WASHINGTON — Both houses of Congress are poised to start a historic debate on sweeping legislation to overhaul America's health care system, yet despite months of committee deliberations, some major issues remain unsettled.
Early next week, the Senate Finance Committee is expected to take the last step that sets the stage for the full chamber's debate when it votes on its version of a bill. Since the committee has a 13-10 Democratic majority, and Sen. Olympia Snowe, R-Maine, may vote yes, approval is expected.
President Obama hailed the committee, which wrapped up its bill-writing work early Friday morning, as achieving "another milestone," saying in a statement, "We are now closer than ever before to finally passing reform." The committee is delaying its final vote until the nonpartisan Congressional Budget Office estimates its proposals' cost and effects on consumers. The Finance committee staff pegged the cost at nearly $900 billion over 10 years.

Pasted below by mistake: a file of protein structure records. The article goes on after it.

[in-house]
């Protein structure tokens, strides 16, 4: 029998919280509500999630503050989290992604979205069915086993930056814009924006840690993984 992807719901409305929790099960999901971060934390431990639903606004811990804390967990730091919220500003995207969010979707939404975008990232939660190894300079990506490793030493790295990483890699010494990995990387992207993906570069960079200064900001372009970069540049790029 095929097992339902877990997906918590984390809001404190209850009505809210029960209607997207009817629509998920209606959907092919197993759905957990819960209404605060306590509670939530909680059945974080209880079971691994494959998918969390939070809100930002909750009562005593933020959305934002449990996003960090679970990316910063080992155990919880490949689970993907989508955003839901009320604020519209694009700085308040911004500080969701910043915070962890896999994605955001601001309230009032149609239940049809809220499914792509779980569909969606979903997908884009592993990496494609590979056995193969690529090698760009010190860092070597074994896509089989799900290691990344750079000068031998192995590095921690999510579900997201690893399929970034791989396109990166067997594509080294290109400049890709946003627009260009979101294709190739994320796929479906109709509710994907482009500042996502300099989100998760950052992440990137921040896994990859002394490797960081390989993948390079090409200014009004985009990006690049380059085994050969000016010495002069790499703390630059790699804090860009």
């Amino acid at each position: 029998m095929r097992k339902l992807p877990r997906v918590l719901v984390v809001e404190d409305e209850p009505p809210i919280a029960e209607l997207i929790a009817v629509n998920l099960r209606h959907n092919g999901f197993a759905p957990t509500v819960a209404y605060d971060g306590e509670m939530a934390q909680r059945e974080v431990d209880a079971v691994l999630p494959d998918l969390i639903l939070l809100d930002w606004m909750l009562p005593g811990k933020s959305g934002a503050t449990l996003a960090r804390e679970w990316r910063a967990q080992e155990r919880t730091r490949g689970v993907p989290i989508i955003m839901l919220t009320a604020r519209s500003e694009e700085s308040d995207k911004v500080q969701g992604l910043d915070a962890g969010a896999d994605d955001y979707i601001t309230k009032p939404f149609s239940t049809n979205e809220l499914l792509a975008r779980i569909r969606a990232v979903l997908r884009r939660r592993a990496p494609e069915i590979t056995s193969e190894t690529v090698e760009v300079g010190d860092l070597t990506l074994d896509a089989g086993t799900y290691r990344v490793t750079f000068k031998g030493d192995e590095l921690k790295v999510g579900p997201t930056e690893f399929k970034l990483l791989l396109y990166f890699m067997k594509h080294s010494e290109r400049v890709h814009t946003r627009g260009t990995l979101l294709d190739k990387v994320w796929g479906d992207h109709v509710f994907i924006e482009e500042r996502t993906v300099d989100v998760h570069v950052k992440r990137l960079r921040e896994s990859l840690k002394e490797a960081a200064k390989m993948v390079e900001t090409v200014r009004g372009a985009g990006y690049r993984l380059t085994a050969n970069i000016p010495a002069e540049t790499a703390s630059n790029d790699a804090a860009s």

The five congressional committees that spent the summer and early fall drafting health care legislation have found agreement, at least among Democrats, that nearly everyone should be required to have basic insurance, get subsidies if their incomes are low and have easy access to "exchanges," or marketplaces, where they can shop for coverage.
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Insurers would be barred from denying policies because of someone's health status, and be subject to limits on premiums because of age or family size.
However, the Senate Finance Committee also exposed sharp divisions among Democrats about the extent of government involvement in health insurance and how to pay for any changes, while Republicans are all but universally opposed to the Democrats' terms.
Senate Finance was the only one of five committees, including three in the House of Representatives, that rejected creating a government-run insurance plan, or public option, as an alternative to private health insurance. Finance Committee members also had no interest in the kind of income tax surcharge on the wealthy that House Democratic leaders have endorsed.
All this suggests that Democrats still have some big decisions to make as they craft final legislation, with conclusive floor votes not likely before late November or December.